DARE TO ASK: Catholics in need of education
By PHILLIP MILANO, The Times-Union
Why don't Catholics understand why they do and say all the rituals they do
Robin, Bastrop, Texas
Most likely the Catholics you've talked to didn't pay attention in Catechism
class (yes, we have slackers, too, just like every other religion). Or they only
went to church to please their parents, and stopped once puberty hit - thereby
becoming part of the infamous "lapsed Catholics." I rarely go to church.
However, I actually listened in class, and therefore know why we do the things
Sabie, 23, female, Greenville, S.C.
I have gone to Catholic school almost my whole life, and they never really
get into the good stuff. I just have to learn that on my own. I suppose they do
not teach it because they think it's over our heads.
George, 15, Catholic, Jacksonville
Catholic teachers never really have explained the rituals' meaning to us.
Fortunately, the Mass is fairly self-explanatory, and people only need to sit
through a few services to understand what's going on. The most important ritual
is the Eucharist (bread and wine), which comes directly from the gospels. The
confession ritual is a way to beg forgiveness and purify the heart. Most of the
rest have come out of 2,000-odd years of history and serve to reinforce the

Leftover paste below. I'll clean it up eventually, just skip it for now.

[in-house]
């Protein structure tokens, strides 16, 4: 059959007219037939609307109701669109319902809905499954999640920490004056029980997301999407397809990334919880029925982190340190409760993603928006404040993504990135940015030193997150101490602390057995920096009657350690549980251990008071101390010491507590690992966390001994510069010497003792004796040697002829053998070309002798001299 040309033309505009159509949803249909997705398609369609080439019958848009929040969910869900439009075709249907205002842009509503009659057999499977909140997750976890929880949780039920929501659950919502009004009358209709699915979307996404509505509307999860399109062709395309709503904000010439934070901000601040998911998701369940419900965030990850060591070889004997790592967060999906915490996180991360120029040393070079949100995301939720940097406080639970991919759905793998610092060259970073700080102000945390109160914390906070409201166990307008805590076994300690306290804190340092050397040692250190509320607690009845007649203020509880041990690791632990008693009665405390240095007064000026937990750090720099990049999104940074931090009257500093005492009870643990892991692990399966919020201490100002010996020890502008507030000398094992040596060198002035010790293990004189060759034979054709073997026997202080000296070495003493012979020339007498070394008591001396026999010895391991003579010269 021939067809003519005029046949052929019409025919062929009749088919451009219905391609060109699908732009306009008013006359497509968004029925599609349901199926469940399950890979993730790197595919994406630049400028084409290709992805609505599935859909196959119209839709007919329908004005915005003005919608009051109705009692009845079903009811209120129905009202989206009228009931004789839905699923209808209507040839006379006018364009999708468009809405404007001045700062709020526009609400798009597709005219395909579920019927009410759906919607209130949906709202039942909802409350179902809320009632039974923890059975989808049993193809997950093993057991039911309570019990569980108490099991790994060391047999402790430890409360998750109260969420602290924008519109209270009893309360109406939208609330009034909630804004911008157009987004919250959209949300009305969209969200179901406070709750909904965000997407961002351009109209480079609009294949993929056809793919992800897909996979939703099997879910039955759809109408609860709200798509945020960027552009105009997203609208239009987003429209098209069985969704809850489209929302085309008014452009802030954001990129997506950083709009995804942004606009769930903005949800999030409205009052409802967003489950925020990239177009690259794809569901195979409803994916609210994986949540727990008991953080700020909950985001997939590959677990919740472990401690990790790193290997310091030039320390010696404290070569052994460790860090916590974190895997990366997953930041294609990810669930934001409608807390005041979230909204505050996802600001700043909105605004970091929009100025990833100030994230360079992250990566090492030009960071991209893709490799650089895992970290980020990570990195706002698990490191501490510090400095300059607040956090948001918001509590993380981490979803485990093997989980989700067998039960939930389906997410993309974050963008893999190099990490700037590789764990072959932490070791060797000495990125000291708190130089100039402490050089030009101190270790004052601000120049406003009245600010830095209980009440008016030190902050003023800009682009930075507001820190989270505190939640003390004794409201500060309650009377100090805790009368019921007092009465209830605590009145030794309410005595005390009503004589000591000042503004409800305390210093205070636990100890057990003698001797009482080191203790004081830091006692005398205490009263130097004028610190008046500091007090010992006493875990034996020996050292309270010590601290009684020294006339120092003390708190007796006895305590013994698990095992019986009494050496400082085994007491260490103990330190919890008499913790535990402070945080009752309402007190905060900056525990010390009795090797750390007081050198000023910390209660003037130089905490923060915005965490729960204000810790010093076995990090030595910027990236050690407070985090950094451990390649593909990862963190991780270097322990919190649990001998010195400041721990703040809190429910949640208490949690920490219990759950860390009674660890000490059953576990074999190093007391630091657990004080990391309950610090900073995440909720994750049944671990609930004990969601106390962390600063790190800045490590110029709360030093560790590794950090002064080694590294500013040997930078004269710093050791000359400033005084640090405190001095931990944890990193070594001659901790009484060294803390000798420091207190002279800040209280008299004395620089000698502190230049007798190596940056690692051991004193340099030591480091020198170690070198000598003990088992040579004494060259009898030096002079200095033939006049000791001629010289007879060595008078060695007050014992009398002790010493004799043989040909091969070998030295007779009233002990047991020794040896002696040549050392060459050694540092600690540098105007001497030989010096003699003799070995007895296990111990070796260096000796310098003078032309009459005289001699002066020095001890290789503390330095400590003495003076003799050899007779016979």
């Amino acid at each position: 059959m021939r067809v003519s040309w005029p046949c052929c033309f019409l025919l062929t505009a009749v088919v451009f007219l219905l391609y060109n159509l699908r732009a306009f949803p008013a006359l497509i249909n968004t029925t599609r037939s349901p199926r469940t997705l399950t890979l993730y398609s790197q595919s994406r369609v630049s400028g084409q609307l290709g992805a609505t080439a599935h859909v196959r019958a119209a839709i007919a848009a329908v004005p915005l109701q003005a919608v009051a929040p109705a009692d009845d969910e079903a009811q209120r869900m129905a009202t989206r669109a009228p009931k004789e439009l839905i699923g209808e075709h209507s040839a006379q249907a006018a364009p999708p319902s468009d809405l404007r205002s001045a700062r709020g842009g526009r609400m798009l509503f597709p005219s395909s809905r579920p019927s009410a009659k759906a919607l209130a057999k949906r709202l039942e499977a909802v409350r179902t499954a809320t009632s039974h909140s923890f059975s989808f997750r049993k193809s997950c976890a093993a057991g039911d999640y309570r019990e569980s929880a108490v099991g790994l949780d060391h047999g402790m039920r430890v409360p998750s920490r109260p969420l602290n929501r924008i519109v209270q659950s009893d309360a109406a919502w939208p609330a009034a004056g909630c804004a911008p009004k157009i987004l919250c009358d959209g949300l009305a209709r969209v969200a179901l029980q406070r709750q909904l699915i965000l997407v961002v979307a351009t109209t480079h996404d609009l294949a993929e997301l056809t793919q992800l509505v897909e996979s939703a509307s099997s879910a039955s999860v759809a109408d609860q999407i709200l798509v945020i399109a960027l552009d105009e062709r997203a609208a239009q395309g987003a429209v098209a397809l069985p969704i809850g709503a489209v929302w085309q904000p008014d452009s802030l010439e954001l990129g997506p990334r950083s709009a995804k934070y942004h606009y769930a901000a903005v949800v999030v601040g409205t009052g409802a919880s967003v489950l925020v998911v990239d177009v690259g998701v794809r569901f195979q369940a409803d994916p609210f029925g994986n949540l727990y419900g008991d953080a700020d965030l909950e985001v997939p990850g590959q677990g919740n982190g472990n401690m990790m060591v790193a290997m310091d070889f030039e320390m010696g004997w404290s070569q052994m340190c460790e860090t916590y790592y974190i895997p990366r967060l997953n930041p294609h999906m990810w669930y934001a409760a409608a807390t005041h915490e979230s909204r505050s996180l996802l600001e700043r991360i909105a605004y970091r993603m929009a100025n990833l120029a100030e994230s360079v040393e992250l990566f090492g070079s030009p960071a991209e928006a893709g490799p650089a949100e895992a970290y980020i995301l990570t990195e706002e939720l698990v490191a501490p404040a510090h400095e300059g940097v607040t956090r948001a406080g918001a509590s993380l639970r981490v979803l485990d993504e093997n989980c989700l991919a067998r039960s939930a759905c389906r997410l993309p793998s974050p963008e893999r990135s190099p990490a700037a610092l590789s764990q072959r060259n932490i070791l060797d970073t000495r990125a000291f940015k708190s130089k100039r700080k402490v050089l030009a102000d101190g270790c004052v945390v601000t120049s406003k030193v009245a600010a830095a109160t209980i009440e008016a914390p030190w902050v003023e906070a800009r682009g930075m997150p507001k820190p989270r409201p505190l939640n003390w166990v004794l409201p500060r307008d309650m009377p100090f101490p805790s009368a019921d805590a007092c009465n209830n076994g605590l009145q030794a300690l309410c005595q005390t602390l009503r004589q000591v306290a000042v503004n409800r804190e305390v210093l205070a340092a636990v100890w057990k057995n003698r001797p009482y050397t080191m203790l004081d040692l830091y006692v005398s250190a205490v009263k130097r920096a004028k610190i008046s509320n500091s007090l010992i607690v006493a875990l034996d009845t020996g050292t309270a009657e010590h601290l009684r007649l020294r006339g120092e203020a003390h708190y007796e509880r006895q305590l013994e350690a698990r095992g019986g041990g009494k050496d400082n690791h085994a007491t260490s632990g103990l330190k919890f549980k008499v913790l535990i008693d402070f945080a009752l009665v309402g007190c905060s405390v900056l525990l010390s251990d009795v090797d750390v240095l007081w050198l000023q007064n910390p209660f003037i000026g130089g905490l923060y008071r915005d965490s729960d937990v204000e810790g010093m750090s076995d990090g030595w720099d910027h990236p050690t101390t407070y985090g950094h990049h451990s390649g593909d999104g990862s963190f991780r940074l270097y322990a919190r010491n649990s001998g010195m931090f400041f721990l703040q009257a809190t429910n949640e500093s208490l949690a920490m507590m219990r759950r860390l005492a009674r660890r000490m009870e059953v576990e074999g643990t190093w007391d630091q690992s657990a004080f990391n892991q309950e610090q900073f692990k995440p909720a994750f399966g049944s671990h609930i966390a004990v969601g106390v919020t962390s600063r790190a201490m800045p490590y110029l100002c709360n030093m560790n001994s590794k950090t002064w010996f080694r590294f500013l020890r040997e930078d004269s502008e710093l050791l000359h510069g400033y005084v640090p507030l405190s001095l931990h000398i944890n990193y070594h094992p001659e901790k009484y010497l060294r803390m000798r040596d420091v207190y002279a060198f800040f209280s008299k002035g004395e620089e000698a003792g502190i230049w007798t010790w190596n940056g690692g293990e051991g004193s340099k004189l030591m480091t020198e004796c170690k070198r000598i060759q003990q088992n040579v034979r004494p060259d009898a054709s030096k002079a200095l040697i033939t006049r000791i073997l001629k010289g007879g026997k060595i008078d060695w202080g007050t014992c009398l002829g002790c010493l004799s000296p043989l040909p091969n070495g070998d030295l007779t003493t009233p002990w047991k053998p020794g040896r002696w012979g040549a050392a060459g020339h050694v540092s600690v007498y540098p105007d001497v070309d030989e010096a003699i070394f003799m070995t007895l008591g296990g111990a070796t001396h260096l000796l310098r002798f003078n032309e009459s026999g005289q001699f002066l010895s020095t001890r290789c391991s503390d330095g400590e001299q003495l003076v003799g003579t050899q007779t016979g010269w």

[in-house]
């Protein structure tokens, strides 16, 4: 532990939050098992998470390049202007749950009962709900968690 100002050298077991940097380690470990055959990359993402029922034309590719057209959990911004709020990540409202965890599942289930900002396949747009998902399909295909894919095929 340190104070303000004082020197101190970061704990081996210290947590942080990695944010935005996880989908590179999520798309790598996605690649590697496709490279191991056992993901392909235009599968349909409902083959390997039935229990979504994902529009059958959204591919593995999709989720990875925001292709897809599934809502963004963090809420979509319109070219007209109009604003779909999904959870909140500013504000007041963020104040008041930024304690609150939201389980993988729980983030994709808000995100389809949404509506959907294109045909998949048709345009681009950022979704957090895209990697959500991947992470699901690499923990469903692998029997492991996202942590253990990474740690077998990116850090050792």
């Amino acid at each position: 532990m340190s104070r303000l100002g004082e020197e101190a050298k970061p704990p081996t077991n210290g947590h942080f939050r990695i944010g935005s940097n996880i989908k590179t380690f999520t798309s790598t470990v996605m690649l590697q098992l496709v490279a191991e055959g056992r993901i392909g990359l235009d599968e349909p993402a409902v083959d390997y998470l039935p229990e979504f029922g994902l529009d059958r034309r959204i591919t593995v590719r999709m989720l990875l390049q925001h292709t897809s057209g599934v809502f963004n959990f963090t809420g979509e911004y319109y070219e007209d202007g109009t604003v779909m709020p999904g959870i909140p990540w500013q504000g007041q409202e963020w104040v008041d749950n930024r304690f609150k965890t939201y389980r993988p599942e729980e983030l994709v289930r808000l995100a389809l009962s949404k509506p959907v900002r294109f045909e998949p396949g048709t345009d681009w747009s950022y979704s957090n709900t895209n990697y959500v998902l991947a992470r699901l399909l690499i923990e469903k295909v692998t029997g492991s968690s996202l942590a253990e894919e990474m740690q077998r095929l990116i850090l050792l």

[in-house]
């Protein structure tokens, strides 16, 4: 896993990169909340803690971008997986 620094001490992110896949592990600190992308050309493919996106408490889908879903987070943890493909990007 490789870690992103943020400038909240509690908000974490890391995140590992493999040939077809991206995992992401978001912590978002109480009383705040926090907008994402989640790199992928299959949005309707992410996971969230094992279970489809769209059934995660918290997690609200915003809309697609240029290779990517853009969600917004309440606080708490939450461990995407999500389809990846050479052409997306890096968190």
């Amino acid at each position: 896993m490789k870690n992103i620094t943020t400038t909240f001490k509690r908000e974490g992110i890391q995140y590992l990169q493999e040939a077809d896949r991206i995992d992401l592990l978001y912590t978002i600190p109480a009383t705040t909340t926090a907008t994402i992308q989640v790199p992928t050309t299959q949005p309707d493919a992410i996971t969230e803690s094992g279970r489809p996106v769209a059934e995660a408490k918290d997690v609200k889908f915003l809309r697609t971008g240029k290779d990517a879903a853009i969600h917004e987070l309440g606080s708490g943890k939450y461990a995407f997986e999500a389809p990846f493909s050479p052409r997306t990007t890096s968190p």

community bonds so important to the Church.
Ange, 20, Catholic female, Australia
Bob Perron's 3-year-old daughter knew just what to do with her pew's kneeler
during Mass: ride on that padded leather sucker like it was the pony she never
But she also taught Perron, a self-described "Catholic edu-tainer" who speaks
to more than 60,000 youths a year nationwide about Catholicism, a valuable
lesson about rituals.
During one service, a Eucharistic minister was placing unused consecrated
hosts into a gold box near the altar, prompting Perron to tell his daughter,
"Look, they're getting ready to put Jesus in the tabernacle."
She yelled: "They're going to put Jesus in a box? Don't worry Jesus, I'll get
you out of there!"
The point, said Perron, whose Iowa-based "Stooge 4 Christ" Ministries uses
humor as a teaching tool, wasn't that his daughter was being disrespectful, but
that she had a relationship with Christ and believed he was real - a friend.
"We Catholics can sometimes miss the miracle . . . that Jesus is really
present during the Eucharist. My daughter taught me the importance of having a
And while not all Catholics are up to speed on all rituals, Perron says
surveys and his own work show that more and more Catholic youths yearn to
discover these practices' origins and importance.
"Sometimes from the outside these rituals can kind of look funny, but . . .
they express a deep sense of faith that has been passed from one generation to
Phillip Milano, author of I Can't Believe You Asked That! (Perigee),
moderates cross-cultural dialogue at Y? The National Forum on People's
Differences. Visit www.yforum.com to submit questions and answers, or mail to
Phillip Milano, c/o The Florida Times-Union, P.O. Box 1949, Jacksonville, FL
32231. Include contact information.